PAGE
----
Not that she actually had gone anywhere, but for the first time since her talk show wrapped up in 2011, after 25 years of being in our living rooms five days a week, I was reminded of the energy she exuded each time I sat down at 4pm in the afternoon to be inspired, to be comforted, to laugh and to become informed (oh, and to learn of her new favorite book).
The night at the 75th Golden Globes officially marked for a national audience the shift from recognition of a nation’s ugly truth (the #metoo movement) to an initiative to inspire courage (the #timesup movement) to enable reform.
Through the selection of a singular hue, actors (women and men), producers, directors and supporting staff, used their public platform and their traditionally one-dimensional sartorial choices to deepen the conversation.
The conversation on the red carpet shifted from what are you wearing to why are you wearing it. What is the purpose?
And while some have challenged that the conversation should also have included more discussion about the work that brought the nominees to the award show, many actors and their supporting entourages did indeed dive into their work, the sacrifice, the intention and the message of their films (i.e. Jessica Biel and Justin Timberlake).
Waiting in the wings, a humming anticipation was felt amongst those who spearheaded the shift of intent for the evening: What would Oprah say upon receiving the honorary Cecil B. DeMille award?
What Oprah decided to say enlivened an integrity starved nation.
A voice with resonance, a voice with conviction, a voice with a purpose to lift us all, each one of us – women and men – and remind us of what we each have within us. Equal worth, equal value and the courage to rise when it would be safer (safer for whom? one might ask) to stay seated.
So I want all the girls watching here, now, to know that a new day is on the horizon! And when that new day finally dawns, it will be because of a lot of magnificent women, many of whom are right here in this room tonight, and some pretty phenomenal men, fighting hard to make sure that they become the leaders who take us to the time when nobody ever has to say “Me too” again.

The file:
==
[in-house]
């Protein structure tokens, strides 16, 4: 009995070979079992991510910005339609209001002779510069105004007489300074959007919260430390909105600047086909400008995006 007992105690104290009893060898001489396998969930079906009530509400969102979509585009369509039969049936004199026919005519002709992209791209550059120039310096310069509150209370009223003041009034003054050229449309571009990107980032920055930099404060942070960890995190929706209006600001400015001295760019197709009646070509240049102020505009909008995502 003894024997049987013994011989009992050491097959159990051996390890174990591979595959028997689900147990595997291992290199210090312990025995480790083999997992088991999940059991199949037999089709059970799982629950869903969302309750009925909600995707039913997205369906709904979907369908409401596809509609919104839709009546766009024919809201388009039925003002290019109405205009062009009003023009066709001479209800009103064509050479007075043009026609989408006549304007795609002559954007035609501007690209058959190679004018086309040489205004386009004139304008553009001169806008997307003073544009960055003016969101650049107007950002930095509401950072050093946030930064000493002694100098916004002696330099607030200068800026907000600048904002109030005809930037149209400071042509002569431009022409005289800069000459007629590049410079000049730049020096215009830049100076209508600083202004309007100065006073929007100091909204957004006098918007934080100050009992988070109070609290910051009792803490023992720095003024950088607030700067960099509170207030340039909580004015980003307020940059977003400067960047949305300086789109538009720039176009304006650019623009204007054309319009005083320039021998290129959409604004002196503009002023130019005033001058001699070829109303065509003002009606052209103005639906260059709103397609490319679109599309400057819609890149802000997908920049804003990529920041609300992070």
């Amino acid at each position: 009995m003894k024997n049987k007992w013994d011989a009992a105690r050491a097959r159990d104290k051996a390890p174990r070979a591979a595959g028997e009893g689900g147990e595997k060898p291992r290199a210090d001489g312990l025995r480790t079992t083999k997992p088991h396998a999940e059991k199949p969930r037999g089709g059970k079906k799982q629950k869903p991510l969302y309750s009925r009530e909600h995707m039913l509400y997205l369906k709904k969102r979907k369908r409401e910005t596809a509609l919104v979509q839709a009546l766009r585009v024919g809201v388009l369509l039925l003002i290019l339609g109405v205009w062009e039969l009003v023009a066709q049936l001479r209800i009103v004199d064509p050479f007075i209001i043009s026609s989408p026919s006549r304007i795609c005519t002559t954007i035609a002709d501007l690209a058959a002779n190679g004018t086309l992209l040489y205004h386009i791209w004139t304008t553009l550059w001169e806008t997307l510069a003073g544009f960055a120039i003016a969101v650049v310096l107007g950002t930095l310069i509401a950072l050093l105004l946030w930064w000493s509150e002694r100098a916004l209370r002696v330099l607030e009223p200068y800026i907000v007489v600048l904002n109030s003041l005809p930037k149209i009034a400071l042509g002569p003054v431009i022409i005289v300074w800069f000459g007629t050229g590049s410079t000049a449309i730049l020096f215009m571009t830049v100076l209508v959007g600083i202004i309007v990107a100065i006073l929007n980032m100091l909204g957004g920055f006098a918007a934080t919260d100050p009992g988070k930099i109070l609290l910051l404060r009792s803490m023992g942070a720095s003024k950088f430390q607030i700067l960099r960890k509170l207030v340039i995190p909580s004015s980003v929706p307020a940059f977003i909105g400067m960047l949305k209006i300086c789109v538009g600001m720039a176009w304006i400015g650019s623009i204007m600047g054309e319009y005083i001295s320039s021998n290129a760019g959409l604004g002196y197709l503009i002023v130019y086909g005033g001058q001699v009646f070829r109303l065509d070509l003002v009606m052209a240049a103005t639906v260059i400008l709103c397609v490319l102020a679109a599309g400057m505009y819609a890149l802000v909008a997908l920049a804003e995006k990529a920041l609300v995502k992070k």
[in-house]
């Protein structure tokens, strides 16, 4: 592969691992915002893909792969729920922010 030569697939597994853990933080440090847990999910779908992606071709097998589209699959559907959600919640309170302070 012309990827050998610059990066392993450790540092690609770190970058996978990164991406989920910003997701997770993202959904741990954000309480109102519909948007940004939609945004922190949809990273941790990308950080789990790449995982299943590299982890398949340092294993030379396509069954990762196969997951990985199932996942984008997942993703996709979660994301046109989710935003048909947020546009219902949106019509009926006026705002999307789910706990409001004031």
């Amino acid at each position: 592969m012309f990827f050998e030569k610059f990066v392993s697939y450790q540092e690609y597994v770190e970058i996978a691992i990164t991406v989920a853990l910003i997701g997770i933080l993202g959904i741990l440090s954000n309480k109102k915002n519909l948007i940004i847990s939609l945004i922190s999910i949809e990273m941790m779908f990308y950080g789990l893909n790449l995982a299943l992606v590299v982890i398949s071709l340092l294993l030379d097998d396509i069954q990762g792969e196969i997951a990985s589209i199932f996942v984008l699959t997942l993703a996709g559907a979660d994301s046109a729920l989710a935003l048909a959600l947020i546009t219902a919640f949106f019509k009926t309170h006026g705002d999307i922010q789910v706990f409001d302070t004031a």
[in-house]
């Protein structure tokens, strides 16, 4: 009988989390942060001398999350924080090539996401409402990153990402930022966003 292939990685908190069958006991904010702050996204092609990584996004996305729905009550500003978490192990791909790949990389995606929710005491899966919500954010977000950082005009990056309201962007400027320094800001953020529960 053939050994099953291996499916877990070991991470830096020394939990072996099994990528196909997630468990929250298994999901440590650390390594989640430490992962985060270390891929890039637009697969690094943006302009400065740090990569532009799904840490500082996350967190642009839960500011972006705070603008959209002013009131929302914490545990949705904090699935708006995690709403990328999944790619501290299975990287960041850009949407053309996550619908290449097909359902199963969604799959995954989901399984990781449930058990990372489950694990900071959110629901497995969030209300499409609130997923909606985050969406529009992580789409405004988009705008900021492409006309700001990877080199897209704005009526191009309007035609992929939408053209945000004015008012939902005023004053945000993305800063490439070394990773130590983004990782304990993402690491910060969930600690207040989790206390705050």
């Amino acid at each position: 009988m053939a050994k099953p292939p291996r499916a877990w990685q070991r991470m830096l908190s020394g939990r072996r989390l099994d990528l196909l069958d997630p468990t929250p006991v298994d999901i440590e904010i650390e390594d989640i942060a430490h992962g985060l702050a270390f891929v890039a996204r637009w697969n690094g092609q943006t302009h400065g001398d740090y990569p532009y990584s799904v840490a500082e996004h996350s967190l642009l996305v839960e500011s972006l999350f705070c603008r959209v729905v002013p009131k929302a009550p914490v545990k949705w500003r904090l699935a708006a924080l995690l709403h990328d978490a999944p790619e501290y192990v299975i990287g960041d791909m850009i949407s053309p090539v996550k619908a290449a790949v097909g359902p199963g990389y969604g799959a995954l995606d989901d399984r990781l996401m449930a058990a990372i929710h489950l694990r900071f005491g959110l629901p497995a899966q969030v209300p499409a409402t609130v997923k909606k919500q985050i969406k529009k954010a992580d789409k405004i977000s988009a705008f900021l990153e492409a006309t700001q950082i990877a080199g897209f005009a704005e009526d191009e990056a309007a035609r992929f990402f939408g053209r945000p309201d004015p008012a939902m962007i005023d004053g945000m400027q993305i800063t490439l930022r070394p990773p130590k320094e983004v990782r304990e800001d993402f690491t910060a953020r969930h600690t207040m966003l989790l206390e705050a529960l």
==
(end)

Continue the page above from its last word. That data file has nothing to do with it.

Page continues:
Style is introduced to us often as a thing we wear and the sentence stops there. But the truth is style can, and should be multi-dimensional. True style goes beyond the clothing one wears, beyond the make-up and jewelry one dons to “complete” the look. True style isn’t actually about the clothes, but rather about the individual wearing them.
I have never cared less about who was wearing what on a red carpet than I did on Sunday night, and it was a breath of fresh air. What I noticed was the message the dress, the suit, the pants, embodied. As Vanessa Friedman pointed out this weekend,
Yet in so many of those instances [a rejection of the significance of what one wears to award shows], the outfit is actually an expression, or a reflection, of the action. To ignore it is to miss part of the point. It’s not rising above, it’s turning a blind eye. And hasn’t that, in this case, been the problem all along?
Being reduced to what we wear and only what we wear as women or as men is to reduce the potential we have to offer beyond our ability to compose a “Best-Dressed” worthy outfit. How about instead, we choose clothing that exhibits our talents, exhibits what we value, reveals our respect for ourselves and the lives we live and wish to continue to live? Rather than wear clothing for the approval of the world, why not use it to improve the world?
Yes, I acknowledge on Tuesdays the Style Inspiration post is shared here on TSLL, but the reason to tend to our style is to further our ability to reach our full potential, and thus to enable the world, the community we live, to reach its full potential. When we choose particular clothing choices, we show intention, we display respect for the occasion, for the opportunity we may receive, and respect for ourselves.
Oprah’s style was magnificent Sunday night, and her dress and eye-glasses weren’t that bad either. You can listen to her speech (again) or for the first time below.
Thank you Oprah.